The Cane Ridge Revival: Pt 1 By Sammy Tippit

What does 1798 have in common with 2014? More than you might think – at least in America. Many Christians bemoan the situation we face today, but it’s not too unlike the circumstances of the church shortly after we established our nation and declared our freedom.

Two friends, Bill Elliff and Byron Paulus, have just written a book to call America to pray for spiritual awakening. In their book, One Cry, they cite research from Bob Bakke, a mutual friend as well as an authority on the Second Great Awakening. Bob lists some of the conditions found in America at the close of the 18th century: “eight years of war, pirates and terrorist threats, bankruptcy, real estate collapse, plagues, the Enlightenment, social unrest, Universalism, French ‘Reign of Terror,’ famine, political rancor, nasty elections, coarse sensuality, and empty churches.

”It sounds much like the conditions in which we find ourselves. It’s very interesting to note that when God set about to change the nation in the late 1700s, He chose one of the darkest places in which to pour out His Spirit – Logan County, Kentucky, also known as Rogue’s Harbor.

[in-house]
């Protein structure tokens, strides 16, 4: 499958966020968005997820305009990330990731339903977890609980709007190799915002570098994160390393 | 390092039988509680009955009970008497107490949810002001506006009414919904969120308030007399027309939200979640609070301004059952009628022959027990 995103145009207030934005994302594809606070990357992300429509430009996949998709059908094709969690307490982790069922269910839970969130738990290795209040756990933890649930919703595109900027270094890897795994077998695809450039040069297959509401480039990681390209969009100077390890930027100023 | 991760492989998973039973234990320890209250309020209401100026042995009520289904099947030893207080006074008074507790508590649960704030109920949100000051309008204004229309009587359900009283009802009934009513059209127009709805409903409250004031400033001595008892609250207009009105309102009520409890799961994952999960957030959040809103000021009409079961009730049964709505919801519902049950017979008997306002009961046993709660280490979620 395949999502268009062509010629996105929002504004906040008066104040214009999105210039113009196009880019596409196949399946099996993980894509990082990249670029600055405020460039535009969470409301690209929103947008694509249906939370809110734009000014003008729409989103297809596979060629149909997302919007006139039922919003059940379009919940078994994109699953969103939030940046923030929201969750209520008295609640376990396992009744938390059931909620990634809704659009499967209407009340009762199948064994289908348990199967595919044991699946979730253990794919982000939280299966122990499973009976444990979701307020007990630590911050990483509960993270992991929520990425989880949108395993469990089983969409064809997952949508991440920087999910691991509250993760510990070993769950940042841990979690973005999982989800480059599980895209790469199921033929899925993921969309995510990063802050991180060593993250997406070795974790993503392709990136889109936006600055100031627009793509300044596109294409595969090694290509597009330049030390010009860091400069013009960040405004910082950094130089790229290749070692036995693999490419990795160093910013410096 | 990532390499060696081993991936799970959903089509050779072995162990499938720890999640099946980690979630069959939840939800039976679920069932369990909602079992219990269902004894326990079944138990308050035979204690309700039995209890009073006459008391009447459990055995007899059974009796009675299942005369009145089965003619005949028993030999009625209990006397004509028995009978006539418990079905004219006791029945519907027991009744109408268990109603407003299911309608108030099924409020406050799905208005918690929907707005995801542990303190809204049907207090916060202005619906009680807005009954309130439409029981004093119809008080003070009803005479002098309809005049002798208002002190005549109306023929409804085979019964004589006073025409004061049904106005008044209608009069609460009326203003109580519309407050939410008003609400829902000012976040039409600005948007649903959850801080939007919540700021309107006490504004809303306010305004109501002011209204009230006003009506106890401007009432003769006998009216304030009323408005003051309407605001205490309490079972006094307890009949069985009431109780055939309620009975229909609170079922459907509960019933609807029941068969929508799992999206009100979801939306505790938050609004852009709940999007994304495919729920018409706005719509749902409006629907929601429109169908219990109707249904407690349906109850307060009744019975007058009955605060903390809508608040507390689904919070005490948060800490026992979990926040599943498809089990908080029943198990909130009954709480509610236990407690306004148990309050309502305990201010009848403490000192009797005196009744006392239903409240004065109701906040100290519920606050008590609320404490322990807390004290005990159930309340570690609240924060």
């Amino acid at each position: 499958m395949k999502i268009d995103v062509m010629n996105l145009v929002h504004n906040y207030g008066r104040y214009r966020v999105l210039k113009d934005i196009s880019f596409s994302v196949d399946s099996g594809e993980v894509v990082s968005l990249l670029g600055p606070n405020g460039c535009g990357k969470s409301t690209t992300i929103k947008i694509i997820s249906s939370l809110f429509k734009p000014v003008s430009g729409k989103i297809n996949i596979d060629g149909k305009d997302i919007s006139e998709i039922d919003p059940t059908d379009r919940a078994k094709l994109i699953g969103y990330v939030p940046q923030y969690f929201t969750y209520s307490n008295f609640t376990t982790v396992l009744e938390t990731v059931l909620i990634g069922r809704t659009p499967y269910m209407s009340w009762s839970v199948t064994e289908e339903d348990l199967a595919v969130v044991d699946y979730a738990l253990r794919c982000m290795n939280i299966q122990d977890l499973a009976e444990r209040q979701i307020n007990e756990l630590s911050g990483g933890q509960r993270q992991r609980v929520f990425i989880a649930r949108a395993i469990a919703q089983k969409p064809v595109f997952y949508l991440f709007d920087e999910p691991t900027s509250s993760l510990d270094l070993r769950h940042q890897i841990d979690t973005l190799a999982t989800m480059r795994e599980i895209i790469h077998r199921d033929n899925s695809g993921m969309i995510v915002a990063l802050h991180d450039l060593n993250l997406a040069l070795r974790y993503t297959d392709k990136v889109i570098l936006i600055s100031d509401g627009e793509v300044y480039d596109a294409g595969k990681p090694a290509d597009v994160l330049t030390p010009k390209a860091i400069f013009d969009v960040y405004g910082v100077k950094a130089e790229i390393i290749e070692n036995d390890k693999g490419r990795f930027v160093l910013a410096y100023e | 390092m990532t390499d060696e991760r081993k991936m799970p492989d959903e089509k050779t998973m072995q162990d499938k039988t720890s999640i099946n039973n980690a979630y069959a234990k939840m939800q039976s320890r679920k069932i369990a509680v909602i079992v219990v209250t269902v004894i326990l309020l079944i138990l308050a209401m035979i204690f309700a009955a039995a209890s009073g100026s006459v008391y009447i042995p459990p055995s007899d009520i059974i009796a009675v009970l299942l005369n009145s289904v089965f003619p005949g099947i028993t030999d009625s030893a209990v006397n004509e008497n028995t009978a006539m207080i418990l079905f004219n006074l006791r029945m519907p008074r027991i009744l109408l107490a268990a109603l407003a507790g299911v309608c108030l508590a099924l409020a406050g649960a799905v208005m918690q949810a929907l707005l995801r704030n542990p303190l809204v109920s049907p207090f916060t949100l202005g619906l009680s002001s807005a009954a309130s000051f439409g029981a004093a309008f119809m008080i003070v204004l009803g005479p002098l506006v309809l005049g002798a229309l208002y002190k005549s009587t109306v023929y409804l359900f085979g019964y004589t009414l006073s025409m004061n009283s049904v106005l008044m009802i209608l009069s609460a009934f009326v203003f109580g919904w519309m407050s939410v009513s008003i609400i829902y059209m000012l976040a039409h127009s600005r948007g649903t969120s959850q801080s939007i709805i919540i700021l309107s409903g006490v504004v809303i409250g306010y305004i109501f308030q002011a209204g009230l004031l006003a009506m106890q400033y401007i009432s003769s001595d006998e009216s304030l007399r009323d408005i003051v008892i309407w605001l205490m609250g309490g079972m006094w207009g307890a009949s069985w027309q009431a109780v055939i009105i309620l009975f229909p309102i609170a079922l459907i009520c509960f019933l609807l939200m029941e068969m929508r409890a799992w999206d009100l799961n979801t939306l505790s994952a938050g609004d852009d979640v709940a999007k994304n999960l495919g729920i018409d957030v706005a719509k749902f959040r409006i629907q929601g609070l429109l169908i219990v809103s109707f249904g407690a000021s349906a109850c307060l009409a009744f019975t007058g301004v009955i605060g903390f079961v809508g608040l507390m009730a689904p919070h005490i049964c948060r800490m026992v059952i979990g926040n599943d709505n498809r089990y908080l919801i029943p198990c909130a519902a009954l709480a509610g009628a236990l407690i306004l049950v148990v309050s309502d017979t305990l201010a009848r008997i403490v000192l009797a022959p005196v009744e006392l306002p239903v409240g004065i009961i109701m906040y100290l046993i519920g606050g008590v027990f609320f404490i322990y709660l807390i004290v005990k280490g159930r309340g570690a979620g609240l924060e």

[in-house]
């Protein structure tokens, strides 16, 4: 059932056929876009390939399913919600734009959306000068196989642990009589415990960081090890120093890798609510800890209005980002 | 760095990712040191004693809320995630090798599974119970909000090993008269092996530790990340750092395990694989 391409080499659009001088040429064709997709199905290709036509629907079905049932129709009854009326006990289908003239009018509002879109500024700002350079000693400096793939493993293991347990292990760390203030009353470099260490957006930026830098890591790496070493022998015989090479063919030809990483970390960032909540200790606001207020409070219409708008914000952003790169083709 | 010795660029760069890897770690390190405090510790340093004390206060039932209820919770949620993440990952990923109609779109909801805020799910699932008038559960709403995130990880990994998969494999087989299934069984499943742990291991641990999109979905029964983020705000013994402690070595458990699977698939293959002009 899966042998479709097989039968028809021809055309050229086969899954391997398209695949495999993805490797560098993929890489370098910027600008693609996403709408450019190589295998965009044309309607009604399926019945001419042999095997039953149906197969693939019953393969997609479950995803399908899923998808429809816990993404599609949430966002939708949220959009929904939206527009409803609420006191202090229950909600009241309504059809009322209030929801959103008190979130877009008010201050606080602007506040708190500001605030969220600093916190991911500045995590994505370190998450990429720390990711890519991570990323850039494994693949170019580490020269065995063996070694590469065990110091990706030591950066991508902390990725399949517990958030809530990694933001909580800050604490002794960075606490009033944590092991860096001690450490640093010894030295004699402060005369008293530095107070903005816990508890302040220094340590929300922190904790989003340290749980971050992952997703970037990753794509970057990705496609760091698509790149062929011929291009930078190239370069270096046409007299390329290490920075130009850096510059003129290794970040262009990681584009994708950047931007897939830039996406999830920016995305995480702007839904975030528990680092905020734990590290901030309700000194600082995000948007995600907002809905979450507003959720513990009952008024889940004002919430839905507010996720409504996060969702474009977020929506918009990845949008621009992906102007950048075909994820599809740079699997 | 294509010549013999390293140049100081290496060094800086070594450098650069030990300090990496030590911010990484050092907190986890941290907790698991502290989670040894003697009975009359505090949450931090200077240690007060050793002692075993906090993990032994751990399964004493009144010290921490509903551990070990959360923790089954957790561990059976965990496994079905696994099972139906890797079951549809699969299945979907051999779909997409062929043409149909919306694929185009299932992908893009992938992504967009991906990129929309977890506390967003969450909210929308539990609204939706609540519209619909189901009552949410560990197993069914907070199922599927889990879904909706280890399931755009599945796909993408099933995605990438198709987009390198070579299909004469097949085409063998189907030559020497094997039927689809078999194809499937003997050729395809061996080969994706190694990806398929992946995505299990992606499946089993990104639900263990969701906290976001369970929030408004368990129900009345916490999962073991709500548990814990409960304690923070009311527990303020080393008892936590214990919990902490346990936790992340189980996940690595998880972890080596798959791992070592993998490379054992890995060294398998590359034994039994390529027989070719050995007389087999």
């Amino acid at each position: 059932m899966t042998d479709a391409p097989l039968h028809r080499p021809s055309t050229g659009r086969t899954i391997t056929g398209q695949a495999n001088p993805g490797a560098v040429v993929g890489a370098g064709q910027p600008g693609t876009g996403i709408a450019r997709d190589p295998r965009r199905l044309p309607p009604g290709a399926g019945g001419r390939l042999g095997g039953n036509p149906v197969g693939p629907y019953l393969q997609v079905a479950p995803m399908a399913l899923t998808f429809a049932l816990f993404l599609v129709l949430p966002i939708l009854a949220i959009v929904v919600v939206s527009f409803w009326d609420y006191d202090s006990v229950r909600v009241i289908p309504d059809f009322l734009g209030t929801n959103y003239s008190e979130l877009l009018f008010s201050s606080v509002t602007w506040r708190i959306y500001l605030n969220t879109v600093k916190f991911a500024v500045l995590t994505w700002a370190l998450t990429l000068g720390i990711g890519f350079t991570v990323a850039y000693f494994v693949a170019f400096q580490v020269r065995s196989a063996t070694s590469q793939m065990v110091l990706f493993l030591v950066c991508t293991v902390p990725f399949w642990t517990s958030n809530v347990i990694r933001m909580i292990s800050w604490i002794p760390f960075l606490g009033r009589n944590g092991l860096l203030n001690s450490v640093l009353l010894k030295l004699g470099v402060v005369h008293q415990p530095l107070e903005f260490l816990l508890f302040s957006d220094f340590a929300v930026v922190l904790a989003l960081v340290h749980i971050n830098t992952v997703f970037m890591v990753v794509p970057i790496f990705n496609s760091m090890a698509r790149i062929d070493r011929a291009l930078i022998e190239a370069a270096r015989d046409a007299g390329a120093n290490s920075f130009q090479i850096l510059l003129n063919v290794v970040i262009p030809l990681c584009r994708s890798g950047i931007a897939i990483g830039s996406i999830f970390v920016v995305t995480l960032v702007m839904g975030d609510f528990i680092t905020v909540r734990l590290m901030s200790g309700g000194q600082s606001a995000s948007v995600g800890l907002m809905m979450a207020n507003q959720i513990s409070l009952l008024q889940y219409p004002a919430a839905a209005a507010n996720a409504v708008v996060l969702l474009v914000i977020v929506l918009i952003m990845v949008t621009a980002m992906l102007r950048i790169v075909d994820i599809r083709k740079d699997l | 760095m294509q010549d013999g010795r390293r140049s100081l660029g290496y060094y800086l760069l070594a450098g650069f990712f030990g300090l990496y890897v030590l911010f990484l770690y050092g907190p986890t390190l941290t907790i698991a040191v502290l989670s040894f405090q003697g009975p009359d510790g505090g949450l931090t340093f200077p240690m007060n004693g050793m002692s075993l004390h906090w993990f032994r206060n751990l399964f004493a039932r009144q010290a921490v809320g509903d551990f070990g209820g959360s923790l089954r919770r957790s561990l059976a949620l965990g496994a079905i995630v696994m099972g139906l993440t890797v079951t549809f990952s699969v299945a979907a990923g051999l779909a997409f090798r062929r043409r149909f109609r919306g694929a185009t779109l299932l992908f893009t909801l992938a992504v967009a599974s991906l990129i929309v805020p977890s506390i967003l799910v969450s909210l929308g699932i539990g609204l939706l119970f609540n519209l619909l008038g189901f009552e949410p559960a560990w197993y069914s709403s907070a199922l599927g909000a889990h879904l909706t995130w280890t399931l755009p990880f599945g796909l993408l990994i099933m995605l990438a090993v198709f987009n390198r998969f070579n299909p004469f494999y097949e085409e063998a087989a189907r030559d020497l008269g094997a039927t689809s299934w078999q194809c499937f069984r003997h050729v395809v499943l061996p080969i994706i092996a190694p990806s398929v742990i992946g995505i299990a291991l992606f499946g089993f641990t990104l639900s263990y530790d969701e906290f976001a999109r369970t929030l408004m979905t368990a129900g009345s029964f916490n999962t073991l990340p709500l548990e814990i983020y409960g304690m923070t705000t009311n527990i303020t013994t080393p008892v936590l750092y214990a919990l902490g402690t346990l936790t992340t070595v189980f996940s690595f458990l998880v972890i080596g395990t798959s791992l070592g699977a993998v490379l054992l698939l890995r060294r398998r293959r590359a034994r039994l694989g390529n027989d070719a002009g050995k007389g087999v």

The famed preacher, Peter Cartwright, described the area in his autobiography: “Murderers, horse thieves, highway robbers, and counterfeiters fled here until they combined and actually formed a majority. ”God’s stars seem to shine brightest on the darkest nights, in the most dangerous places, and the most dreadful circumstances.

Cartwright described what took place next. “Somewhere between 1800 and 1801, in the upper part of Kentucky,at a memorable place called Cane Ridge, there was appointed a sacramental meeting by some of the Presbyterian ministers, at which meeting, seemingly unexpected by ministers or people, the mighty power of God was displayed in a very extraordinary manner; many were moved to tears, and bitter and loud crying for mercy…. Thousands heard of the mighty work, and came on foot, on horseback, in carriages and wagons. “It was supposed that there were in attendance at times during the meeting from twelve to twenty-five thousand people. Hundreds fell prostrate under the mighty power of God, as men slain in battle.

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